Since this federal law’s passage, far more medical and public health studies have focused on health issues related to women, African-Americans, Hispanics/Latinos, Native Americans, and LGBT people. In turn, this has improved clinicians’ knowledge of the healthcare issues affecting these populations.

The social determinants of health—which necessitate studying diverse populations’ healthcare system experiences and outcomes—have been recognized as crucial in understanding global public health outcomes. According to a 337-page manual published in 2007 by the British National Health Service (NHS), the following four elements are necessary to the public healthcare policy-making process (5):

  • Problem recognition and definition;
  • Formulation of solutions (including transferability of evidence into appropriate social strategies);
  • Scalability into different contexts and settings;
  • Political will.

Federal Effort to Mask the Problem

In an utter reversal of the public health-affirming concepts proposed in the aforementioned manual, the Trump Administration is attempting to mask problem recognition and solution formulation—as well as the other elements—to promote public health disparities based on gender, ethnic, and socioeconomic status. Moreover, the Trump’s political will is to renew the government’s focus on the needs of white males and the rich across the US—rather than the poor and disadvantaged (and even the middle-class)!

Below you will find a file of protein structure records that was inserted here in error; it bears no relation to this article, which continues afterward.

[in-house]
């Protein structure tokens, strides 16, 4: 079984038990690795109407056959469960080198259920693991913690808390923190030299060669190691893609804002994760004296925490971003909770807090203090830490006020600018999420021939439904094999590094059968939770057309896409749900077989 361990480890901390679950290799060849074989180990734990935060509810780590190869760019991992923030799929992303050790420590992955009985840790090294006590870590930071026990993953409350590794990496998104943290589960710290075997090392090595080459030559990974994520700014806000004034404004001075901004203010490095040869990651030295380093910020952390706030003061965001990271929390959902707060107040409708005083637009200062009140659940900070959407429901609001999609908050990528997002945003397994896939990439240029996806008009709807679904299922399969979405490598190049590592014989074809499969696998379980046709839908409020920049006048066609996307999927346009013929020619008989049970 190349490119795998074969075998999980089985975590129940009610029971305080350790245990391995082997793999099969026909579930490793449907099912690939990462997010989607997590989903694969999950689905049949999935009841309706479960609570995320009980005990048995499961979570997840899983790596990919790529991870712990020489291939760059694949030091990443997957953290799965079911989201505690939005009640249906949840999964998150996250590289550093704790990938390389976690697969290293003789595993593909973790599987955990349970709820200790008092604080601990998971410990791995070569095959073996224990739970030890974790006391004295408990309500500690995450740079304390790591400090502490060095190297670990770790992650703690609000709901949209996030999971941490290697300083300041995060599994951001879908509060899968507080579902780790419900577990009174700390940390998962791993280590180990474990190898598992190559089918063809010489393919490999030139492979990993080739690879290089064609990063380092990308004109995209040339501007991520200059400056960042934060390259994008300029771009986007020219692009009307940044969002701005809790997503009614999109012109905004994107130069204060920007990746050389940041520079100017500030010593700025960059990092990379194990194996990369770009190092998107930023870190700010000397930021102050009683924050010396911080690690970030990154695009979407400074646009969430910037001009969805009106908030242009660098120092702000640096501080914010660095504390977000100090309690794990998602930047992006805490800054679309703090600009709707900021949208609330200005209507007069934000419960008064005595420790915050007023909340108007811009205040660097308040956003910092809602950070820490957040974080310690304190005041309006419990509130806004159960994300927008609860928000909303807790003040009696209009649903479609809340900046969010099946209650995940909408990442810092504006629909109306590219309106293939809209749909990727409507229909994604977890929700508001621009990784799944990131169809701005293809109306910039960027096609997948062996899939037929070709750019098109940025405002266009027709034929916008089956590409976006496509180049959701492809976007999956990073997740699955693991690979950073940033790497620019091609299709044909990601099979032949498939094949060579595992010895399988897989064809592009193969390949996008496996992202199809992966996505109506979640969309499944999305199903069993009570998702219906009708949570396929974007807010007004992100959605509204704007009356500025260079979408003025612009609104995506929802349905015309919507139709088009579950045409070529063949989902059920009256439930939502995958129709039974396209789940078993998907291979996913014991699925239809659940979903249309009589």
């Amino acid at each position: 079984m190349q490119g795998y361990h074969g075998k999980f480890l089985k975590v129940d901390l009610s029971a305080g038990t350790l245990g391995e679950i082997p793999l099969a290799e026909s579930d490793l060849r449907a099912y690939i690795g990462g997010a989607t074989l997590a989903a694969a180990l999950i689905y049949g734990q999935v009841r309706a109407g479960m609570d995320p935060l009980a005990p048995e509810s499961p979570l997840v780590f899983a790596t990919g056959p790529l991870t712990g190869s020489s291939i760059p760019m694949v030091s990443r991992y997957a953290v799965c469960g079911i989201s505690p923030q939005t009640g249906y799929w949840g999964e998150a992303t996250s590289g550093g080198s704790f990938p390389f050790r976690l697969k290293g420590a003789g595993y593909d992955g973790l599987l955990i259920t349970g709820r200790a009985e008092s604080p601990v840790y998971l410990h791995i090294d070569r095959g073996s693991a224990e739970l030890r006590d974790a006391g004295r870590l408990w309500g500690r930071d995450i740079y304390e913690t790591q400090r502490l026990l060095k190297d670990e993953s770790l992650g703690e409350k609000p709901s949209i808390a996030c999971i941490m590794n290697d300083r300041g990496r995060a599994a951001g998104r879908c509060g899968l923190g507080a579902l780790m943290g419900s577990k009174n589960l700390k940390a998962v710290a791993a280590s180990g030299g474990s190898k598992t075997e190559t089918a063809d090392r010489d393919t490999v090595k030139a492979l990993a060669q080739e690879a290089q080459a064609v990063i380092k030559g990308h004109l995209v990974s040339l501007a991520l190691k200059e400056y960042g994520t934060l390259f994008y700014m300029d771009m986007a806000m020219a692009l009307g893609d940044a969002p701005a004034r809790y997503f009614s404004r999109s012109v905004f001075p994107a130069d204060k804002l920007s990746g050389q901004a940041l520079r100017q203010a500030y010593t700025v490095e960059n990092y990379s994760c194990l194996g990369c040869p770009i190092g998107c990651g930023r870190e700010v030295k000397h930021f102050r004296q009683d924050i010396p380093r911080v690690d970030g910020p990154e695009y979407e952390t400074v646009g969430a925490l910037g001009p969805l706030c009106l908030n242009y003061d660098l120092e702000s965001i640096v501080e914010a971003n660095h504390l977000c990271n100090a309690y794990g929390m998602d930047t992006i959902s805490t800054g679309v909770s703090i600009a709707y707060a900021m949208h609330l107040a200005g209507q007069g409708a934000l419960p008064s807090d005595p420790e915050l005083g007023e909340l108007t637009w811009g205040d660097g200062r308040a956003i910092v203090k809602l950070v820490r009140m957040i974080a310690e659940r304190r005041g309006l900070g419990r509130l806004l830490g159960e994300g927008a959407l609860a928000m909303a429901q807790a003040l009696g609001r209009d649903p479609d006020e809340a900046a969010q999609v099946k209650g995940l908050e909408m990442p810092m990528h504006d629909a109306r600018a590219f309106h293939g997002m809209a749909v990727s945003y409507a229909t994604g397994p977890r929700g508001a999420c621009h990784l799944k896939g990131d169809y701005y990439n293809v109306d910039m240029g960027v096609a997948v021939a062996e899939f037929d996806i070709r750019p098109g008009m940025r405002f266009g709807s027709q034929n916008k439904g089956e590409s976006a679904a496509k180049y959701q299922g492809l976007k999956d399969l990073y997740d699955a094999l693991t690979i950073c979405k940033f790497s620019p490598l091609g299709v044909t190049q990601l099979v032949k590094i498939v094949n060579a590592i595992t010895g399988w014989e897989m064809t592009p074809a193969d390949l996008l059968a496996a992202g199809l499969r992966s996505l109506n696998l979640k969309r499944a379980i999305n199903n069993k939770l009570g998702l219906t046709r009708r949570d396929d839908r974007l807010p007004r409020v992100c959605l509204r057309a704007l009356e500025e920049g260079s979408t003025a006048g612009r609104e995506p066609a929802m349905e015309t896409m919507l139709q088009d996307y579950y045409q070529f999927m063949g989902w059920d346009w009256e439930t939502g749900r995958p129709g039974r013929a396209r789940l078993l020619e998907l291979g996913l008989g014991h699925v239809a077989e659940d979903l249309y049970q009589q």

Trump Values – Fueling Censorship of Federal Agencies

It really comes down to President Trump’s core values. He cares about white male millionaires. The rest of us matter only in terms of our support (in the form of votes) for him. Otherwise, our health and well-being don’t matter. Erasing the capacity to study health disparities is just a step in the process of justifying elimination of social programs benefiting the poor, sick, marginalized, and vulnerable in our society.

Oh, that’s right! The CDC can no longer include the word vulnerable in its budget documents!


  1. Kaplan S, and McNeil Jr., D. (December 16, 2017). Uproar Over Purported Ban at C.D.C. of Words Like ‘Fetus’. New York Times Webpage:
  2. Bearak M. (June 7, 2016). Albinos are being killed in record numbers for their body parts Washington Post Webpage:
  3. McKee C, and Bohannon K. (2016). Exploring the Reasons Behind Parental Refusal of Vaccines. Journal of Pediatric Pharmacology and Therapeutics 21(2): 104-109. Webpage:
  4. Sun L, and Eilperin J. (December 16, 2017). Words banned at multiple HHS agencies include ‘diversity’ and ‘vulnerable’. Washington Post Webpage:
  5. NHS National Institute for Health and Clinical Excellence. (2007). Constructing the evidence base on the social determinants of health: A guide. Webpage: